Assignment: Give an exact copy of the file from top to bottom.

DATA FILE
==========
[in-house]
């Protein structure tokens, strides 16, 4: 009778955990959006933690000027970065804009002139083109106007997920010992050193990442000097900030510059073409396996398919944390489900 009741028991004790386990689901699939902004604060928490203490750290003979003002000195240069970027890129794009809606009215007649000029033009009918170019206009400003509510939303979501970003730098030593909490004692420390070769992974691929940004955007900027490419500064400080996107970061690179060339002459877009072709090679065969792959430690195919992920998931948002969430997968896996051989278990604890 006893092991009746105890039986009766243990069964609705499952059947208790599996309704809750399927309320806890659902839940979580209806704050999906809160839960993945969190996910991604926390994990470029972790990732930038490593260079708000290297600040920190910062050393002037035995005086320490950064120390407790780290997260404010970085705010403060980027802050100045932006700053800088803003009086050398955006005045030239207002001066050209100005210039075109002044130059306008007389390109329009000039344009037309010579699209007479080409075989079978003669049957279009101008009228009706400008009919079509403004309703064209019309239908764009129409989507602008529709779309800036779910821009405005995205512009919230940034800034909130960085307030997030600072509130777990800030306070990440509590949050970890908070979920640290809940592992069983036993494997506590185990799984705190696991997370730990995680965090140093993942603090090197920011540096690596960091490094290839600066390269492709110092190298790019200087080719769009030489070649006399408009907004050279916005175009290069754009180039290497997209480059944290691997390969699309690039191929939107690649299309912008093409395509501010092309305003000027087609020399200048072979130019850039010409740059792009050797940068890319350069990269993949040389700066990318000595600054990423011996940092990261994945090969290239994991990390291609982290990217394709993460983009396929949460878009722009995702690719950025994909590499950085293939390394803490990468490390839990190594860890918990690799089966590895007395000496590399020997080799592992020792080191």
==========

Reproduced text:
[in-house]
């Protein structure tokens, strides 16, 4: 009778955990959006933690000027970065804009002139083109106007997920010992050193990442000097900030510059073409396996398919944390489900 009741028991004790386990689901699939902004604060928490203490750290003979003002000195240069970027890129794009809606009215007649000029033009009918170019206009400003509510939303979501970003730098030593909490004692420390070769992974691929940004955007900027490419500064400080996107970061690179060339002459877009072709090679065969792959430690195919992920998931948002969430997968896996051989278990604890 006893092991009746105890039986009766243990069964609705499952059947208790599996309704809750399927309320806890659902839940979580209806704050999906809160839960993945969190996910991604926390994990470029972790990732930038490593260079708000290297600040920190910062050393002037035995005086320490950064120390407790780290997260404010970085705010403060980027802050100045932006700053800088803003009086050398955006005045030239207002001066050209100005210039075109002044130059306008007389390109329009000039344009037309010579699209007479080409075989079978003669049957279009101008009228009706400008009919079509403004309703064209019309239908764009129409989507602008529709779309800036779910821009405005995205512009919230940034800034909130960085307030997030600072509130777990800030306070990440509590949050970890908070979920640290809940592992069983036993494997506590185990799984705190696991997370730990995680965090140093993942603090090197920011540096690596960091490094290839600066390269492709110092190298790019200087080719769009030489070649006399408009907004050279916005175009290069754009180039290497997209480059944290691997390969699309690039191929939107690649299309912008093409395509501010092309305003000027087609020399200048072979130019850039010409740059792009050797940068890319350069990269993949040389700066990318000595600054990423011996940092990261994945090969290239994991990390291609982290990217394709993460983009396929949460878009722009995702690719950025994909590499950085293939390394803490990468490390839990190594860890918990690799089966590895007395000496590399020997080799592992020792080191």